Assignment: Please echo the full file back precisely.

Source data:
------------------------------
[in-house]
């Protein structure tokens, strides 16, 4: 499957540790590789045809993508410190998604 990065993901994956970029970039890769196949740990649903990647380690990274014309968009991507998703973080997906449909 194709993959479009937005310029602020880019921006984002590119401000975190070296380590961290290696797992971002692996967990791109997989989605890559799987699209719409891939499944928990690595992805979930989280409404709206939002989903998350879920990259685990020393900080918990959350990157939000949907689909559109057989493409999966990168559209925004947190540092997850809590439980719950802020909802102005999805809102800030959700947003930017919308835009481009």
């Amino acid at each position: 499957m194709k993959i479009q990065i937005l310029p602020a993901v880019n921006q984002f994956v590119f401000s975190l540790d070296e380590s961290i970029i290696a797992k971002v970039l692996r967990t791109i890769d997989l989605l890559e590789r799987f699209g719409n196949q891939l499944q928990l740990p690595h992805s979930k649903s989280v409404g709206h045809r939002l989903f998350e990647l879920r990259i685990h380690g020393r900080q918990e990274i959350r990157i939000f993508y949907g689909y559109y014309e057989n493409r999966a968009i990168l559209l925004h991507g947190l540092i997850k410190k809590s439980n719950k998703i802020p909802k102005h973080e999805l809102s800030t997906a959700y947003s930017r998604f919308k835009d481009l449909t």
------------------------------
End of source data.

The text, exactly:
[in-house]
């Protein structure tokens, strides 16, 4: 499957540790590789045809993508410190998604 990065993901994956970029970039890769196949740990649903990647380690990274014309968009991507998703973080997906449909 194709993959479009937005310029602020880019921006984002590119401000975190070296380590961290290696797992971002692996967990791109997989989605890559799987699209719409891939499944928990690595992805979930989280409404709206939002989903998350879920990259685990020393900080918990959350990157939000949907689909559109057989493409999966990168559209925004947190540092997850809590439980719950802020909802102005999805809102800030959700947003930017919308835009481009």
């Amino acid at each position: 499957m194709k993959i479009q990065i937005l310029p602020a993901v880019n921006q984002f994956v590119f401000s975190l540790d070296e380590s961290i970029i290696a797992k971002v970039l692996r967990t791109i890769d997989l989605l890559e590789r799987f699209g719409n196949q891939l499944q928990l740990p690595h992805s979930k649903s989280v409404g709206h045809r939002l989903f998350e990647l879920r990259i685990h380690g020393r900080q918990e990274i959350r990157i939000f993508y949907g689909y559109y014309e057989n493409r999966a968009i990168l559209l925004h991507g947190l540092i997850k410190k809590s439980n719950k998703i802020p909802k102005h973080e999805l809102s800030t997906a959700y947003s930017r998604f919308k835009d481009l449909t």